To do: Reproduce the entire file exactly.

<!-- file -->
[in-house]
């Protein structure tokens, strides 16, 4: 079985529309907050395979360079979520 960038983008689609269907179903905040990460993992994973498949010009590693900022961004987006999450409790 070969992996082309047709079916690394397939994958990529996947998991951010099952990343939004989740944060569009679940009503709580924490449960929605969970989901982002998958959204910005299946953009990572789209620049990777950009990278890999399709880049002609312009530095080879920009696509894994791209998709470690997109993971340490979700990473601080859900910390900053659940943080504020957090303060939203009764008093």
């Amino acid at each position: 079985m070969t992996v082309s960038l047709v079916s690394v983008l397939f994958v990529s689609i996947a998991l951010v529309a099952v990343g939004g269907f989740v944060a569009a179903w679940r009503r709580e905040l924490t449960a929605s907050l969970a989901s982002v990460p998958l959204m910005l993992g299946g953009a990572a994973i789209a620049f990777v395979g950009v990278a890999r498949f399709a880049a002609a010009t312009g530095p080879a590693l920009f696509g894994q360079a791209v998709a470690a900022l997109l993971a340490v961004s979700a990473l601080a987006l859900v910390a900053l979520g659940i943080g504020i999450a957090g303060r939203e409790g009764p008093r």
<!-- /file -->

[in-house]
């Protein structure tokens, strides 16, 4: 079985529309907050395979360079979520 960038983008689609269907179903905040990460993992994973498949010009590693900022961004987006999450409790 070969992996082309047709079916690394397939994958990529996947998991951010099952990343939004989740944060569009679940009503709580924490449960929605969970989901982002998958959204910005299946953009990572789209620049990777950009990278890999399709880049002609312009530095080879920009696509894994791209998709470690997109993971340490979700990473601080859900910390900053659940943080504020957090303060939203009764008093």
């Amino acid at each position: 079985m070969t992996v082309s960038l047709v079916s690394v983008l397939f994958v990529s689609i996947a998991l951010v529309a099952v990343g939004g269907f989740v944060a569009a179903w679940r009503r709580e905040l924490t449960a929605s907050l969970a989901s982002v990460p998958l959204m910005l993992g299946g953009a990572a994973i789209a620049f990777v395979g950009v990278a890999r498949f399709a880049a002609a010009t312009g530095p080879a590693l920009f696509g894994q360079a791209v998709a470690a900022l997109l993971a340490v961004s979700a990473l601080a987006l859900v910390a900053l979520g659940i943080g504020i999450a957090g303060r939203e409790g009764p008093r």